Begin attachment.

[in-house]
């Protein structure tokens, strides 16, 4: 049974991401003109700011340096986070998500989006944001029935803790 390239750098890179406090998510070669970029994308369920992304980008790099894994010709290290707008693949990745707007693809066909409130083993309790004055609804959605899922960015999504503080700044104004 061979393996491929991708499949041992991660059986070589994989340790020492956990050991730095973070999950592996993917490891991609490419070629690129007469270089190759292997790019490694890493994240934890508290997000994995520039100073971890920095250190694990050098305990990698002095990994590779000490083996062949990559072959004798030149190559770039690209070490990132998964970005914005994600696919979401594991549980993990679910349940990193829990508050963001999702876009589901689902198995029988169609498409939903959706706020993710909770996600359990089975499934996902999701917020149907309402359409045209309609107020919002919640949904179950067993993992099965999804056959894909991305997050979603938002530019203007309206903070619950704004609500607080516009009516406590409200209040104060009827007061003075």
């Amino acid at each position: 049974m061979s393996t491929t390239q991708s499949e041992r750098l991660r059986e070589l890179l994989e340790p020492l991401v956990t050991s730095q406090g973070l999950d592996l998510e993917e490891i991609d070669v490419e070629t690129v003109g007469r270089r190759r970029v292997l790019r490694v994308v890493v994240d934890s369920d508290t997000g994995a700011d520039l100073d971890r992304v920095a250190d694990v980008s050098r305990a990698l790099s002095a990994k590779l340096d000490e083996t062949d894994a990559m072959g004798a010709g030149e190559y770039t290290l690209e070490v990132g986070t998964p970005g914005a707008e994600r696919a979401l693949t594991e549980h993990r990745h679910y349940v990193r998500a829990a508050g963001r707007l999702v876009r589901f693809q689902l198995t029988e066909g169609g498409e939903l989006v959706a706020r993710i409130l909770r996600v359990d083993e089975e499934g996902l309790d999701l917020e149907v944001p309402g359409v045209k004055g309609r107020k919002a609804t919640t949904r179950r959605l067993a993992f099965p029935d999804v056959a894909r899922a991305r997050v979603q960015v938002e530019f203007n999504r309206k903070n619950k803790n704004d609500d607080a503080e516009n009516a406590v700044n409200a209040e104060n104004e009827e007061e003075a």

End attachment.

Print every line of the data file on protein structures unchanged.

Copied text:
[in-house]
């Protein structure tokens, strides 16, 4: 049974991401003109700011340096986070998500989006944001029935803790 390239750098890179406090998510070669970029994308369920992304980008790099894994010709290290707008693949990745707007693809066909409130083993309790004055609804959605899922960015999504503080700044104004 061979393996491929991708499949041992991660059986070589994989340790020492956990050991730095973070999950592996993917490891991609490419070629690129007469270089190759292997790019490694890493994240934890508290997000994995520039100073971890920095250190694990050098305990990698002095990994590779000490083996062949990559072959004798030149190559770039690209070490990132998964970005914005994600696919979401594991549980993990679910349940990193829990508050963001999702876009589901689902198995029988169609498409939903959706706020993710909770996600359990089975499934996902999701917020149907309402359409045209309609107020919002919640949904179950067993993992099965999804056959894909991305997050979603938002530019203007309206903070619950704004609500607080516009009516406590409200209040104060009827007061003075």
């Amino acid at each position: 049974m061979s393996t491929t390239q991708s499949e041992r750098l991660r059986e070589l890179l994989e340790p020492l991401v956990t050991s730095q406090g973070l999950d592996l998510e993917e490891i991609d070669v490419e070629t690129v003109g007469r270089r190759r970029v292997l790019r490694v994308v890493v994240d934890s369920d508290t997000g994995a700011d520039l100073d971890r992304v920095a250190d694990v980008s050098r305990a990698l790099s002095a990994k590779l340096d000490e083996t062949d894994a990559m072959g004798a010709g030149e190559y770039t290290l690209e070490v990132g986070t998964p970005g914005a707008e994600r696919a979401l693949t594991e549980h993990r990745h679910y349940v990193r998500a829990a508050g963001r707007l999702v876009r589901f693809q689902l198995t029988e066909g169609g498409e939903l989006v959706a706020r993710i409130l909770r996600v359990d083993e089975e499934g996902l309790d999701l917020e149907v944001p309402g359409v045209k004055g309609r107020k919002a609804t919640t949904r179950r959605l067993a993992f099965p029935d999804v056959a894909r899922a991305r997050v979603q960015v938002e530019f203007n999504r309206k903070n619950k803790n704004d609500d607080a503080e516009n009516a406590v700044n409200a209040e104060n104004e009827e007061e003075a």